The Affordable Care Act was enacted all the way back in 2010. But, even before then, critics were asserting that this new law would more or less destroy the American economy, insert Uncle Sam squarely between patients and providers, and initiate the end of freedom as it ushered in socialized medicine. That was nearly 4 years — and 40 repeal attempts — ago, and yet, the sky remains intact above us.
Sure, there have been some major bumps in the road along the way. No one, including perhaps most of all the president, was thrilled to receive cancellation notices in the mail from their insurers after being told they could keep their plans if they liked them. Others, particularly if they — or those they work with — are young and healthy, have seen some increases in their insurance premiums, and have attributed those increases to the new law, as if insurance premiums weren’t on a steady upward trajectory well before anyone ever heard the name Barack Obama.
And, of course, the infamous Healthcare.gov website was a tremendous embarrassment in the early days, threatening to derail enrollment efforts critical to the functioning of the new health insurance exchanges. Most of this has been, or is currently being, addressed by the Obama administration. And, it is helpful to keep in mind that this new law represents an enormous undertaking. Healthcare represents 18 percent of the American economy. Changing something that large takes time and is certainly prone to mistakes along the way. Similar efforts, like the implementation of Social Security and Medicare were also beset with more than their fare share of problems.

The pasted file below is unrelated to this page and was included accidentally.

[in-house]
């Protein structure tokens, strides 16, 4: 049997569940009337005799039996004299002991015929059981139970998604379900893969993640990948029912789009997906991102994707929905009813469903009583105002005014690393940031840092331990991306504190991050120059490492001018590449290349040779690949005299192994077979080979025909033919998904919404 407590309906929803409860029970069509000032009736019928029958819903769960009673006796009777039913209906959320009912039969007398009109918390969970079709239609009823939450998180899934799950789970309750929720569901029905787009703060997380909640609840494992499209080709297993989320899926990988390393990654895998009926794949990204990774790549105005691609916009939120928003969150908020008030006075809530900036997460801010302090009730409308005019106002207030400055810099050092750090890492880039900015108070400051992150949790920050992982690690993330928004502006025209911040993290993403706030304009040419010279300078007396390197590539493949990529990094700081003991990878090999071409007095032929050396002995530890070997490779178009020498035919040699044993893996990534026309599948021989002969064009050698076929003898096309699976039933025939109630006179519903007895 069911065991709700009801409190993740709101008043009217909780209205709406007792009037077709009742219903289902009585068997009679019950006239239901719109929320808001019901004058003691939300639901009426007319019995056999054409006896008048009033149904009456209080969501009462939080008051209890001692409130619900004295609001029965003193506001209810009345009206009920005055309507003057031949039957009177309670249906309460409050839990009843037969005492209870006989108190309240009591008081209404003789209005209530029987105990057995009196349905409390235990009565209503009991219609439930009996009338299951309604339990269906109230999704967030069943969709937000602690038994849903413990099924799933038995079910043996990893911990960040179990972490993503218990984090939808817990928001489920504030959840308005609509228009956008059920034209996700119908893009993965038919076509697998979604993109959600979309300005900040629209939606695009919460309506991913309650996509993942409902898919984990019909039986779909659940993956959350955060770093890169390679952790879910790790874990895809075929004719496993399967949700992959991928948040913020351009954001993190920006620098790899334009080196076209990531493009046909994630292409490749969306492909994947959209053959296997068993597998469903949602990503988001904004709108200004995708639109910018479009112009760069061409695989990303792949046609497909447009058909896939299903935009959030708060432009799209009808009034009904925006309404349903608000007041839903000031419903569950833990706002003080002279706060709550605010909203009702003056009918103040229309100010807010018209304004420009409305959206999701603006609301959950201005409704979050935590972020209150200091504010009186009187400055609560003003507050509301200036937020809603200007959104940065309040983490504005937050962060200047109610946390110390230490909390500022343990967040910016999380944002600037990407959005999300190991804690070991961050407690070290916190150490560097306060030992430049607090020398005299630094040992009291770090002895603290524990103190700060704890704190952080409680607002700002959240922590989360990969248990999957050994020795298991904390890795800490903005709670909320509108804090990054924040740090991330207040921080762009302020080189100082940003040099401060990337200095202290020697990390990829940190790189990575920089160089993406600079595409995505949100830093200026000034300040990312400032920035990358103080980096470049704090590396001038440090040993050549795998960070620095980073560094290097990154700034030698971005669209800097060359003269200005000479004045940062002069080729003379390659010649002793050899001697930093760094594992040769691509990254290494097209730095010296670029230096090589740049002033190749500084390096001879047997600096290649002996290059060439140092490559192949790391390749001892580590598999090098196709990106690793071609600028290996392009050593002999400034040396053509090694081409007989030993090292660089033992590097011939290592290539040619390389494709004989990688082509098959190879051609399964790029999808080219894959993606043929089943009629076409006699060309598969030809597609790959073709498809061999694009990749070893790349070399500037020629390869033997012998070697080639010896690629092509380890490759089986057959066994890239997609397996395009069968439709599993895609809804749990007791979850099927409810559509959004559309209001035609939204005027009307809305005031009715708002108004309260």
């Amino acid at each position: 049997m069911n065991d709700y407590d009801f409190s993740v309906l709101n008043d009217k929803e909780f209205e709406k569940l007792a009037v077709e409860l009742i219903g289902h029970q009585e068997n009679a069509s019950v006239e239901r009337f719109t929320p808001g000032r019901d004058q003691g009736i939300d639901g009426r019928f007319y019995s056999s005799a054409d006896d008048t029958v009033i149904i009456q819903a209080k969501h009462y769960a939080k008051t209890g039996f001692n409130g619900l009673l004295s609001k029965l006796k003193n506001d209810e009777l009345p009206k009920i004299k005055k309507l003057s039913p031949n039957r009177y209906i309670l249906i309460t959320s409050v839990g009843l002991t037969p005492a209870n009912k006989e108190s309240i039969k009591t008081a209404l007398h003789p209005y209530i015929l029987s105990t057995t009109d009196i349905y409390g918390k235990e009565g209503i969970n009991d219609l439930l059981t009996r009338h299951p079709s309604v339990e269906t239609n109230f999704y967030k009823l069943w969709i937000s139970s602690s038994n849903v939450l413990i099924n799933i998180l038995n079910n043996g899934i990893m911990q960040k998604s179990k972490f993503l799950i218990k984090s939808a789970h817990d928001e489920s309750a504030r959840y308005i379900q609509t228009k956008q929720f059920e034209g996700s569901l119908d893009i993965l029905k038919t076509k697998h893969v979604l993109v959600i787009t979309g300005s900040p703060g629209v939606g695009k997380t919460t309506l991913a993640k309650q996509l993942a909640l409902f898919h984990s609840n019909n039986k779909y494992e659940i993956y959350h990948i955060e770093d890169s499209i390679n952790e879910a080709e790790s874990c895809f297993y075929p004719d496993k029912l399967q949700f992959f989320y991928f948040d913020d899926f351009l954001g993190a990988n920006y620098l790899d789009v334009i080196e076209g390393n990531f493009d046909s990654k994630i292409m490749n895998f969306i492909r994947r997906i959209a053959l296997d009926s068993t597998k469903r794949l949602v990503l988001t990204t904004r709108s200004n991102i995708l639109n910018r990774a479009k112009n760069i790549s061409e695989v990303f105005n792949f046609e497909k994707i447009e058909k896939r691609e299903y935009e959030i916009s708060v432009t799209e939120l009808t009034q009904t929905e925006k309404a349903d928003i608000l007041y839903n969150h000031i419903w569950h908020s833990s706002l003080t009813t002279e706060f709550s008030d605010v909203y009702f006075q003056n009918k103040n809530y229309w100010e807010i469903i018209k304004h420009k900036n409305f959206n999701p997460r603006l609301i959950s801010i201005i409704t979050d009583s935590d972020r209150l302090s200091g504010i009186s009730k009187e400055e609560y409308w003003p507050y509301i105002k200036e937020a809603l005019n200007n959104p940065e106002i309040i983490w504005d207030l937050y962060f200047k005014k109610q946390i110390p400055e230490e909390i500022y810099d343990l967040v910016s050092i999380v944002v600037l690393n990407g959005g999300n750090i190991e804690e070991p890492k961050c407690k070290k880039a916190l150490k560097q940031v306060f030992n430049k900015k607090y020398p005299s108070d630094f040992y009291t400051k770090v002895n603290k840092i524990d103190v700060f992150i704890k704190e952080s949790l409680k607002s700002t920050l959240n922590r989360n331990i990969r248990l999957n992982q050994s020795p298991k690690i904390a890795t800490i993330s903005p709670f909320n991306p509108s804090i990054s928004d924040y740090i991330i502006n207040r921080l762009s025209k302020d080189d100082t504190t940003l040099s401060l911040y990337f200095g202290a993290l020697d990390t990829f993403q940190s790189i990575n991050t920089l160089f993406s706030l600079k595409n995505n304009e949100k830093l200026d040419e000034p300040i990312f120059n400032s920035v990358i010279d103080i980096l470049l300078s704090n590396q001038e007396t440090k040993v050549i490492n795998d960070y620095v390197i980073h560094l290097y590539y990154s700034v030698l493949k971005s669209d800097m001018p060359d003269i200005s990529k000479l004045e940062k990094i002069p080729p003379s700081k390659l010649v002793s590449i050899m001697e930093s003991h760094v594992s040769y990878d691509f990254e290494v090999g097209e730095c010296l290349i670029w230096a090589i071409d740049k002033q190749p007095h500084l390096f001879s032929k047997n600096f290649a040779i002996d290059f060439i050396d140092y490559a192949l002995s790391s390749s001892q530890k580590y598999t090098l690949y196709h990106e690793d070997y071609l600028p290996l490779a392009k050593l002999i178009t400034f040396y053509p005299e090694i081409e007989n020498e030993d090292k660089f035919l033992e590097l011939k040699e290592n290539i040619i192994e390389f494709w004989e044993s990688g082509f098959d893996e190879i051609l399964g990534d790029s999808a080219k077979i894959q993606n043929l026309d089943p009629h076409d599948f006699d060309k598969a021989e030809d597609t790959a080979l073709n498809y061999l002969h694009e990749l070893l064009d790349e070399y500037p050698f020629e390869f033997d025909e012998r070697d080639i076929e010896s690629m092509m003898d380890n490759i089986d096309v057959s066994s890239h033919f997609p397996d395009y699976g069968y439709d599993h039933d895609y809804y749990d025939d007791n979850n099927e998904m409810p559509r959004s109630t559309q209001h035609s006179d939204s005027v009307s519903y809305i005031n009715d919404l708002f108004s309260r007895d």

But now that we’re into the real heart of the ACA, with the most key provisions now implemented as of January 1, 2014, what has really changed? Has the government prevented you from seeing any doctor you wish? Have your taxes gone up exponentially? Are you now paying more for healthcare and getting less? Has a “death panel” convened to decide your fate? Or has life, somehow, gone on much as it did before? Some of you may say, “Yes, my taxes increased.” or “Yes, my health insurance premiums have increased.” For some, that is inevitably true, and I would not disagree.
But, for others, the world is a much brighter place as of January 1, 2014. The phrase “pre-existing condition” is no longer a part of insurance companies’ vocabulary. That means that the middle-aged woman with breast cancer who was unable to buy insurance because she was already sick, is now able to get covered and receive the care she desperately needs.
In many states, Medicaid has been expanded to everyone with incomes up to 138 percent of the federal poverty level. That means that the childless adult who works full-time for minimum wage is now able to have health insurance for the first time. And, across the country, the health insurance exchanges are open for business and subsidies are available for those with incomes between 100 percent and 400 percent of poverty. That means that a father or mother with a family of four, who works for a small business that doesn’t offer insurance benefits, can get federal assistance to buy insurance as long as they earn less than $94,200.